Sleeping with lights on has been linked with an increased risk of weight gain and obesity, said a new study published in the medical journal JAMA Internal Medicine.
Dale Sandler, a senior investigator at the National Institute of Environmental Health Sciences in North Carolina and senior author of the study, explained that sleeping with a television or light on in the room was associated with a 17% higher risk of gaining five kilograms over a five-year period among women, with a 22% chance of becoming overweight and a 33% chance of becoming obese.
"We are in the middle of an obesity epidemic in the United States and the things that we usually think about for obesity prevention are hard for people to do -- eat a better diet, get more exercise -- and we don't seem to be making a dent," Sandler stressed.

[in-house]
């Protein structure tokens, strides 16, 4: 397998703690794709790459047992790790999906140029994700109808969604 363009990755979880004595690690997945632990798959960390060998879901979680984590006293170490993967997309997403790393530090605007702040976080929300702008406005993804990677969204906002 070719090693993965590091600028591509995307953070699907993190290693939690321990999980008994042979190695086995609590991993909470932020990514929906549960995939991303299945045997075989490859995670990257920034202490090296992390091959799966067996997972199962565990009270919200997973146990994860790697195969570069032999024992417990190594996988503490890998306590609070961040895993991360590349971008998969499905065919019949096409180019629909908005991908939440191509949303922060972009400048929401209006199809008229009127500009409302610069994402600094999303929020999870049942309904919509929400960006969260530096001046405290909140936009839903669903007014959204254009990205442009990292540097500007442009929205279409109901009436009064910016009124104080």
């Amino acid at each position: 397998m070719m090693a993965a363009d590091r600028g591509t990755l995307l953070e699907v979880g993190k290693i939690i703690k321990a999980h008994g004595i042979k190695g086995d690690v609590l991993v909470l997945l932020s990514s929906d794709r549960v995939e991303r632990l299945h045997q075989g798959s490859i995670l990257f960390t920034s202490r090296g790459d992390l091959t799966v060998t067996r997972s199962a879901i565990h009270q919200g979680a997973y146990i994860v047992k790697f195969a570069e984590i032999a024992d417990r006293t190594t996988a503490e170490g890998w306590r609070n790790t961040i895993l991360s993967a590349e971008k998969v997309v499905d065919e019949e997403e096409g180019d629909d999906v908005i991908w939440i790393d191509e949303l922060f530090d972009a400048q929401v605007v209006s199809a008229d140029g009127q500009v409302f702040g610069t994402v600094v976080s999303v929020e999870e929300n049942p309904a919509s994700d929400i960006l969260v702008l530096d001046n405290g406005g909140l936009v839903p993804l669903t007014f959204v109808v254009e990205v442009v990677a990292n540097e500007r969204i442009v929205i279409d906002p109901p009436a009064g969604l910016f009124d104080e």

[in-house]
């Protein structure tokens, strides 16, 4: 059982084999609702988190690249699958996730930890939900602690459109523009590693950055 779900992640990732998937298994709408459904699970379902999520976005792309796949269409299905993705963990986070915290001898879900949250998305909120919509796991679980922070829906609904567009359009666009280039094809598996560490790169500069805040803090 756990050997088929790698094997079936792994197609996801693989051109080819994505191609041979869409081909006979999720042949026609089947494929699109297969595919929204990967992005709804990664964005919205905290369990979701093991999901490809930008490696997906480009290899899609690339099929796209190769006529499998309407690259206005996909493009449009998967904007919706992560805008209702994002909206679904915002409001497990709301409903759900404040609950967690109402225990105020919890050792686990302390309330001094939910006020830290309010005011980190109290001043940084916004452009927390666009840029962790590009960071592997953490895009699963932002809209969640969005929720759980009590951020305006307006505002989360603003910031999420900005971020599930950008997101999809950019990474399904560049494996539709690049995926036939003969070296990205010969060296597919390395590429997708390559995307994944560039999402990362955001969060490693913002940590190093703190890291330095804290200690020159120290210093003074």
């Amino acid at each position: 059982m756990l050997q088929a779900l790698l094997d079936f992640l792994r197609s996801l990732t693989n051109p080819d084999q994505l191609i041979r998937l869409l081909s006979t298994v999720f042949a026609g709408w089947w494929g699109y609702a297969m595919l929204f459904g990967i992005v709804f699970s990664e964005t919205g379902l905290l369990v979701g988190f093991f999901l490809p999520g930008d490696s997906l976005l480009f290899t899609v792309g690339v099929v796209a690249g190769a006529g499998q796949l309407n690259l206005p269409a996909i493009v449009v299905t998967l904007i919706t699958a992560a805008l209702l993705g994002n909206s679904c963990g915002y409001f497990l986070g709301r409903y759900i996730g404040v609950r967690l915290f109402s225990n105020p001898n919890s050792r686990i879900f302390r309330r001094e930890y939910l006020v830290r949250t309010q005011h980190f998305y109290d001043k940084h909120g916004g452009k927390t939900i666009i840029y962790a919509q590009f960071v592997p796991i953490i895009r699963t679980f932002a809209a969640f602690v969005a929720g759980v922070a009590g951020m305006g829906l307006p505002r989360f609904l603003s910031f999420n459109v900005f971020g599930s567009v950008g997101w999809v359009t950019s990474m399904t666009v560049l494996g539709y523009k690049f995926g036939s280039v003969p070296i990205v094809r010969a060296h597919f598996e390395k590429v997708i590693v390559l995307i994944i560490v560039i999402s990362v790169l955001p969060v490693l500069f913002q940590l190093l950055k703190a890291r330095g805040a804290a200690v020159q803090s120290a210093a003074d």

"If these study findings are true and if they can be replicated then it's a very easy public health message to turn off the lights when you're sleeping,” she added.
"Humans are genetically adapted to a natural environment consisting of sunlight during the day and darkness at night," Chandra Jackson, Ph.D., and the study’s co-author said. "Exposure to artificial light at night may alter hormones and other biological processes in ways that raise the risk of health conditions like obesity.”